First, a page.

Showrunners Damon Lindelof and Carlton Cuse told Entertainment Weekly magazine that the names of the characters Daniel Faraday and George Minkowski are references to the scientists Michael Faraday and Hermann Minkowski, respectively. Michael Faraday was a physicist and chemist who contributed to our understanding of electromagnetism, while his fictional namesake is a physicist whose experimental work had involved magnetism. Hermann Minkowski was a mathematician and experimental physicist whose work helped explain Einstein's special theory of relativity in the context of four dimensional space-time (which often figures in postulations and theories about how time travel might work), while his fictional namesake actually is a time traveler.
In original drafts for the show, Rousseau's team of scientists were studying time. The network decided not to include it in the show, in case the viewers would think it too science fiction and stop watching.
Daniel Dae Kim, who is of Korean descent, played a character of Korean descent for the first time in his career. He had previously played Asian characters of other nationalities or characters of unspecified origin but not of his own heritage. Speaking Korean was a challenge as he had not done it much since his childhood, and some viewers noted after the first episodes that it wasn't correct Korean. Carlton Cuse later joked it was 'country Korean'.
On the show, there are places and/or objects that align closely to the Seven Wonders of the Ancient World. The original wonders (and their counterparts on "Lost" are: 1) The Great Pyramid of Giza (the inner building inside The Others' Temple is a pyramid); 2) Hanging Gardens of Babylon (the Orchid Station houses a hanging garden); 3) Colossus of Rhodes (like the Rhodes Colossus, the large Statue of Taweret that once stood on the island was also a giant, oceanside monument); 4) Temple of Artemis (The Others' Temple); 5) Mausoleum of Halicarnassus (The resting place of "Adam and Eve"); 6) Statue of Zeus at Olympia (Statue of Taweret); 7) Lighthouse of Alexandria (Jacob's lighthouse).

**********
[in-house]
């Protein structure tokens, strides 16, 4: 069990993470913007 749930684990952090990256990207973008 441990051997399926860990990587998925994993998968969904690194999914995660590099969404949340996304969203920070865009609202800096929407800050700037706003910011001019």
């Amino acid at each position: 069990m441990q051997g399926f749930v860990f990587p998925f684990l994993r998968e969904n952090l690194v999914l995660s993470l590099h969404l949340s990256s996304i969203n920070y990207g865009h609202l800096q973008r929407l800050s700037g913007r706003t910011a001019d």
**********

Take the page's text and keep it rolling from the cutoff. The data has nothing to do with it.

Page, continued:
Evangeline Lilly (Kate) and Dominic Monaghan (Charlie) dated from 2004-2009. Monaghan starred as the hobbit Meriadoc Brandybuck in three Lord of the Rings movies and Lilly went on to star as the elf Tauriel in two of The Hobbit movies.
While season 3 was on the air and the ratings were dropping, ABC approached the writers and asked them to set an end date for the show, and how many more episodes they needed to conclude the series on their own terms. After thinking about it, Damon Lindelof and Carlton Cuse said they needed two additional seasons of 24 episodes, so 48 episodes remaining. The studio preferred 3 more seasons, so as a compromise, they decided to split the remaining 48 episodes over three more shorter seasons.
ABC opted not to fly the intact N783DL to Hawaii first before dismantling it. Instead, ABC dispatched 40 production workers to Mojave to disassemble and ship the aircraft pieces. Dismantling took about 5 days in February 2004.
John Locke was a 17th-century English philosopher who described the human being as "tabula rasa" - translated as "unwritten sheet" or "empty canvas" - at birth. It's obvious that the creators of the show were inspired by this when creating the character Locke.